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 Author Topic: Musings on Bitcoin's upper bound price and electricity  (Read 1232 times)
biodieselchris (OP)
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 December 18, 2014, 10:27:38 PM

If bitcoin is generated 6*25 coins per hour (average) *\$315 = \$47,100. Plus some fees, maybe, so let's call it \$50,000. If people collectively are paying more than \$50k per hour in electricity, than miners at the margin begin to fall off. Even at a basal state cost of \$0.05 per kWh that's \$50,000 per hour / 0.05 \$/kWh = 1,000,000 kW or 1,000 MW. This doesn't include the cost of hardware deprecation, and uses a very conservative rate for power.

So how much is 1,000 MW? The world produced about 22,000 TWh last year and there's 8765.76 hours in a typical year, so the average electrical output is 2.5098 TW or 2,509,800 MW. Bitcoin is therefore 1,000 / 2,509,800 = 0.0357% of the total. Again, this may be high if the global average rate for power is higher than \$0.05 but to a first approximation it's close enough.

The inevitable arms race to increase hash/W is irrelevant. From a microeconomic standpoint that just serves to distribute the coins to the players, and further from a macroeconomic point of view the amount of money spent on power will almost nearly match the current price, with some latency adjustment period and some caveats for people who voluntarily lose money, steal power, etc (I would assume these are small because they will eventually correct over a reasonable time period).

If this theory holds then does it put an upper limit on the price of bitcoin? If Bitcoin was currently worth 100x at \$31,500 per coin right now it would logically mean 3.57% of the grid is being used to service bitcoin mining, and 3.5% would have a significant impact; power starts to become a scarce resource that needs to be allocated efficiently (i.e., cost increases). At \$31,500 per coin BTC has a fully diluted market cap of \$655B which would make it about the size of Apple. It is not beyond the stretch of imagination that a crypto-protocol, with all of it's payment processing functionality, brings that kind of value to the market (e.g., it's not like \$5T or something to high of a percent of global GDP to be a credible theory). The price can go beyond this as it just serves to reward miners with more advanced hashing equipment (higher hash/W) or simply increase the profit margin of miners (which would then collectively go into advancements in technology), so round and around we go.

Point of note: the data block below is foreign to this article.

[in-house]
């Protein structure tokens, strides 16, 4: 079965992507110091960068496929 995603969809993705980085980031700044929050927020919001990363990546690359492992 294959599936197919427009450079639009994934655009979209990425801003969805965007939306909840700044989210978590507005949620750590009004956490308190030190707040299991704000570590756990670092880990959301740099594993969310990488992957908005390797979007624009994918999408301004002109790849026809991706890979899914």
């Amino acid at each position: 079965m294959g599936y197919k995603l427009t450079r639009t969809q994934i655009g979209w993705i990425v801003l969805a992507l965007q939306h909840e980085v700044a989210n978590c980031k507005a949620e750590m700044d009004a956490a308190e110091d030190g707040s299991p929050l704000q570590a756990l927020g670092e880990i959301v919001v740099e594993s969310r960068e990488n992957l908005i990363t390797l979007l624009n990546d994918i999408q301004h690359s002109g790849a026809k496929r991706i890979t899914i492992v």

Basically, I have no point. But it's interesting to think about.

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redHairy
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 December 19, 2014, 10:00:09 AM

If bitcoin is generated 6*25 coins per hour (average) *\$315 = \$47,100. Plus some fees, maybe, so let's call it \$50,000. If people collectively are paying more than \$50k per hour in electricity, than miners at the margin begin to fall off. Even at a basal state cost of \$0.05 per kWh that's \$50,000 per hour / 0.05 \$/kWh = 1,000,000 kW or 1,000 MW. This doesn't include the cost of hardware deprecation, and uses a very conservative rate for power.

So how much is 1,000 MW? The world produced about 22,000 TWh last year and there's 8765.76 hours in a typical year, so the average electrical output is 2.5098 TW or 2,509,800 MW. Bitcoin is therefore 1,000 / 2,509,800 = 0.0357% of the total. Again, this may be high if the global average rate for power is higher than \$0.05 but to a first approximation it's close enough.